What Liccardo really wants is to save the agency regardless of whether it is cost-effectively performing a useful service. Although it has a deficit, it benefits from almost $400 million in taxpayer subsidies a year, and bureaucrats and the politicians who support them are not going to want to give that up. Yet it also has more than a billion dollars in debt and tens of millions of unfunded pension and health-care liabilities.

Liccardo’s goals are simply wrong. Instead of trying to save VTA, he should use some of the smart people in Silicon Valley to try to figure out how to save taxpayer dollars while making sure people still have access to mobility. In the short run, this may mean ride sharing rather than transit, and in the long run it will almost certainly mean driverless ride sharing.


2 thoughts on “VTA’s Not-So-Smart People

  1. paul

    For those who have not heard of my experience on this VTA:

    In 1999 I went on a day tour of “affordable housing by Silicon Valley standards” hosted by the Silicon Valley Manufacturers Association. The tour appeared to be taken mostly planners from local cities, and started at a luxury apartment complex where the top apartments cost $3,500 a month (in 1999!) or more than it cost to rent a three bedroom house in Palo Alto. I was the only person on the tour who went into the apartment offices and asked what the cost was. Then we took the light rail and stopped at other complexes along the route, all very expensive. The idea that light rail was a useful was ridiculous as it took far longer traveling from complex to complex than it would have if we had driven. Finally I got in an argument with the head of the Silicon Manufacturers association who was promoting light rail. He had all these clever ways of trying to justify light rail such as “people who live within a half mile of a light rail track are three times as likely to take transit as those who don’t” which I would then point out was 0.2% of total trips in Silicon Valley. Eventually exasperated he said “but you cannot build high density housing unless it is next to light rail!” So apparently the reason to build light rail was so higher density housing could be built along the route as “smart growth.” The fact that then most people living in this housing would drive was not important. Therefore the logic of building these rail lines may have nothing to do with actual ridership but is just an excuse to build high density housing by fooling most voters that people living in this housing will be taking rail transit, while in actual fact most drive.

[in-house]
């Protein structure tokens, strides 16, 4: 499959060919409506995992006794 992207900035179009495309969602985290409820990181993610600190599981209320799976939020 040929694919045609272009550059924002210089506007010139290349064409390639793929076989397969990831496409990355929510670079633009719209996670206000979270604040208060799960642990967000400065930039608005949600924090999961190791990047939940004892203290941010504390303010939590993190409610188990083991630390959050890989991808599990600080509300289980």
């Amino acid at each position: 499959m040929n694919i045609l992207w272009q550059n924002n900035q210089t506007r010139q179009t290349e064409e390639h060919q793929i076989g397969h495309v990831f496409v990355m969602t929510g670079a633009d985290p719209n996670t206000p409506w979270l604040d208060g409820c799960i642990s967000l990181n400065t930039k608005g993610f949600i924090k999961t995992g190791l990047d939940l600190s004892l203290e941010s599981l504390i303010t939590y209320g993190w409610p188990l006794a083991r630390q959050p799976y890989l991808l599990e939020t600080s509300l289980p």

Now Google is planning on building a campus downtown by the old station and at the terminus of the new BART line, see: https://www.curbed.com/2017/12/5/16738120/google-san-jose-campus-silicon-valley or search key words “google downtown san jose campus”. If this campus is going to be so successful why isn’t Google paying more of the cost of the BART line there?

  2. LazyReader

    And in other news, Interstate 95, America’s busiest highway will be completed this September after 61 years. Proof that with a little moxie and hard work, you can…………..have your grandkids accomplish something.